The association between brain regions involved in speech production and those that play a role in the perception of acoustic signals is not yet fully understood. In this study, we compared brain activations that occurred during speech production with activations resulting from perceptual discrimination of vocalized sounds using ultra-high field 7 Tesla functional magnetic resonance imaging (fMRI) at 1 mm isotropic voxel resolution.
Twenty subjects (7 men, mean age 29 ± 9.0 years) completed speech perception task fMRI and speech production task fMRI at the Athinoula A. Martinos Center for Biomedical Imaging, Massachusetts General Hospital (MGH). The Institutional Review Board at MGH approved the study and all subjects gave written informed consent. fMRI blood oxygenation level dependent (BOLD) signal data were obtained using a simultaneous multi-slice (SMS) echo planar imaging (EPI) acquisition (TR 2.8 s). In a phoneme discrimination task, subjects were presented with pairs of /ba/ or /da/ syllables (stimulus onset asynchrony 1 s), which were randomized as either identical sounds or sounds that were separated by three intervals along an 8-step continuum between the prototypic /ba/ and /da/ sounds. After presentation of each stimulus pair, the subjects were asked to indicate whether the two syllables they heard were the same or different. Responses were given by pressing one of two buttons using the right-hand index or middle finger. All sounds were presented with MR-compatible, insert-style headphones at a comfortable volume level. In a speech-sound production task, subjects were asked to produce a silent lip-round vowel /u/ in response to the visual cue ”U” or to purse their lips in response to seeing the cue “P”. The cues were presented randomly every 2-4 s. 60 trials of each condition, interspersed with fixation trials, were collected over two runs.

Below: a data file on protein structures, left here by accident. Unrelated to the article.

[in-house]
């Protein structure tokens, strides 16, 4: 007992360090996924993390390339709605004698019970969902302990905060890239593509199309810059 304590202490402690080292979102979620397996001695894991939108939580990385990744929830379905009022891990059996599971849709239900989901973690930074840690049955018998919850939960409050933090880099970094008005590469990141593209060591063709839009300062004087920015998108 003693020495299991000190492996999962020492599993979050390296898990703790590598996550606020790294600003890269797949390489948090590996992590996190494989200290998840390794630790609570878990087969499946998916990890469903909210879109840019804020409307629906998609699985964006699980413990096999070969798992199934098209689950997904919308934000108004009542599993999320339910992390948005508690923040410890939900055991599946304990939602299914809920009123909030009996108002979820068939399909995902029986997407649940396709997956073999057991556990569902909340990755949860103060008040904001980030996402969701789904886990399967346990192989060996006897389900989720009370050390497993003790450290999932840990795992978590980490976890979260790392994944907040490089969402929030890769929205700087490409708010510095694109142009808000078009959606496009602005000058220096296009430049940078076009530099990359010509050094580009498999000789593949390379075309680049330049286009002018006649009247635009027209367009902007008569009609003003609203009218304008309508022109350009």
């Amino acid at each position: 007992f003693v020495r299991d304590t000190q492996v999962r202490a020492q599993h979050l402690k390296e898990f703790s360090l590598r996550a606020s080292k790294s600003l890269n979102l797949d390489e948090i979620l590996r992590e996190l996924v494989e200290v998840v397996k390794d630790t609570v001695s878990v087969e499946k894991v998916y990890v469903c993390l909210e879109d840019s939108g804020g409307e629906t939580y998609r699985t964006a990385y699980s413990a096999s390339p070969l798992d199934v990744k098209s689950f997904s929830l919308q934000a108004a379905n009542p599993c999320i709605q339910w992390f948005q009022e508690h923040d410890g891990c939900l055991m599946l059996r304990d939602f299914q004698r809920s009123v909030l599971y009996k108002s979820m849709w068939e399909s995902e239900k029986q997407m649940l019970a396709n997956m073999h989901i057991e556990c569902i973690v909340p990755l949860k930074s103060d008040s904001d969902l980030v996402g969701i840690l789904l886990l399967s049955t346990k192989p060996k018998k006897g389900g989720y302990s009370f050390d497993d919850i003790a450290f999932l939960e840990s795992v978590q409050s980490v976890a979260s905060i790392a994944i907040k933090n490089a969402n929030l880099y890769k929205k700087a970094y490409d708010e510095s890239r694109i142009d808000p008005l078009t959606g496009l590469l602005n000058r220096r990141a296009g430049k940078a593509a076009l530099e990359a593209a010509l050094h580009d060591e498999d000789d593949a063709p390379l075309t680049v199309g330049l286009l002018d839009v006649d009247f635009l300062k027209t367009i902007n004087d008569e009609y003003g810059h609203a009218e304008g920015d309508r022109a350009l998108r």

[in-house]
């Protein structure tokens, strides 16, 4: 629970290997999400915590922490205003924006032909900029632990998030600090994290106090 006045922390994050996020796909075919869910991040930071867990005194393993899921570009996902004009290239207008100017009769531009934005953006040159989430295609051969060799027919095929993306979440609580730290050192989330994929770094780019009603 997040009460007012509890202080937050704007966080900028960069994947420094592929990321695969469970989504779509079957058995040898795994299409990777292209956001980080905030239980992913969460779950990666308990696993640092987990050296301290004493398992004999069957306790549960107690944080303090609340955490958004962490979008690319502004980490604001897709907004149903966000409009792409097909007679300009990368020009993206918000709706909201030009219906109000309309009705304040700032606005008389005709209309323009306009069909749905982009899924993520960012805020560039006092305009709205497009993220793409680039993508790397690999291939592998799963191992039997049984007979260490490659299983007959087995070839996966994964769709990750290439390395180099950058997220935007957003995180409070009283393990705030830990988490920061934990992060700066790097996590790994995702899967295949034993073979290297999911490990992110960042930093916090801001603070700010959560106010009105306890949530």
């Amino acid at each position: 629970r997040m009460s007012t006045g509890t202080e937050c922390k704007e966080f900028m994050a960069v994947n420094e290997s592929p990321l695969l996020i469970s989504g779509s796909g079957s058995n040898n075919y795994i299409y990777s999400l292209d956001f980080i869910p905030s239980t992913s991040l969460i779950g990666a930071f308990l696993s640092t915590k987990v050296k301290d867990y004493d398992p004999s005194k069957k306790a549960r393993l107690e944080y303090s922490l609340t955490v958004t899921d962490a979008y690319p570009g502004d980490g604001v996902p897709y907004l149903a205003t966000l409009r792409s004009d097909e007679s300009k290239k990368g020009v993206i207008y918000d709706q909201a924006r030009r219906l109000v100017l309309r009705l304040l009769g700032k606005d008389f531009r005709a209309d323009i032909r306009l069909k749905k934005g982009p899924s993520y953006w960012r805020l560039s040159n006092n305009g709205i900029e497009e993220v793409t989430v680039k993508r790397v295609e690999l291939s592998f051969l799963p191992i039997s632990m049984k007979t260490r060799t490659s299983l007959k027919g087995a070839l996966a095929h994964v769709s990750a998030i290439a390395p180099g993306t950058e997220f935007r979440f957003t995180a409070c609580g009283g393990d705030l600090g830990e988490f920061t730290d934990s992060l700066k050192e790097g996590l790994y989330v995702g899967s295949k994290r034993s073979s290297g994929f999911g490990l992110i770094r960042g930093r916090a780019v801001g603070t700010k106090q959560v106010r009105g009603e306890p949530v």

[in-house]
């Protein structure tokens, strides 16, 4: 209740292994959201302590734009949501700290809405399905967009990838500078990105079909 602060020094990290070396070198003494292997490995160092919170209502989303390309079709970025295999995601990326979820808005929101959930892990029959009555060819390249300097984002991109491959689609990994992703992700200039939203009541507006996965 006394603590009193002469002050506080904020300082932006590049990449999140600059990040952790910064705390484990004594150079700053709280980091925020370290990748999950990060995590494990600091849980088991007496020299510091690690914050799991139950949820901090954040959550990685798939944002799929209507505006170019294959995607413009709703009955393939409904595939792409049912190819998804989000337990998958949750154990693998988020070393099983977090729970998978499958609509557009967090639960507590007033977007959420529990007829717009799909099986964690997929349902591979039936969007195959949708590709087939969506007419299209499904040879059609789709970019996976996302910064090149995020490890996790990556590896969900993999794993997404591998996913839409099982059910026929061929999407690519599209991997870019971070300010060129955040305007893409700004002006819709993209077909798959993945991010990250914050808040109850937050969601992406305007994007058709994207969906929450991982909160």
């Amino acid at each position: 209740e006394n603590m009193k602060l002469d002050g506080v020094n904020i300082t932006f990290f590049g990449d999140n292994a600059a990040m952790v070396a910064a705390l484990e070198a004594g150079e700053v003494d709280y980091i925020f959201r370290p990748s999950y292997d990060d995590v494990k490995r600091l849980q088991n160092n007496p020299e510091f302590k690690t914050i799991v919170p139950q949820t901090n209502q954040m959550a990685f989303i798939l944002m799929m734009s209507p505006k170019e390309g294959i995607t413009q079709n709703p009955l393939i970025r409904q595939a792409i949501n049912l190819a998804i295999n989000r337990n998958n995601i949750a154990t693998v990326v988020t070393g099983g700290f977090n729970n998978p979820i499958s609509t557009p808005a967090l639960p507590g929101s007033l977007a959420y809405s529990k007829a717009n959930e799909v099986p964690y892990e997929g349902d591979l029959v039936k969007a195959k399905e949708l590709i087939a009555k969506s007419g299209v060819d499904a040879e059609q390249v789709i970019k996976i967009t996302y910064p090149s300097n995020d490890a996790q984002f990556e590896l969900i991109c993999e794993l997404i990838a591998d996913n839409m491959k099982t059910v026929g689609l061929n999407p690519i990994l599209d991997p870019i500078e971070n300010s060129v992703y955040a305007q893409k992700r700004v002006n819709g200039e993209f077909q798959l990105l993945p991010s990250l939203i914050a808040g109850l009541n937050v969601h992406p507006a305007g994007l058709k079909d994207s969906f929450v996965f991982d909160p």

Preliminary univariate fMRI analyses using a parametric modulation modeling approach in general linear model (GLM) indicated that BOLD activations related to phoneme category variability in the /ba/–/da/ discrimination task were strongest in both the left precentral-premotor and inferior frontal cortex areas. Largely the same regions were also activated in the silent vocalization vs. lip pursing task. Conversely, the BOLD signal changes associated with purely acoustic variability of sounds were strongest in the bilateral auditory cortices.
The results support the hypothesis that articulatory-motor networks in the left hemisphere that activate during speech production also activate during perceptual categorization of acoustic signals.
Research reported in this abstract was supported by the National Institute on Deafness and Other Communication Disorders of the National Institutes of Health under Award Numbers K23DC018022, R01DC017991, R01DC016765, R01DC016915.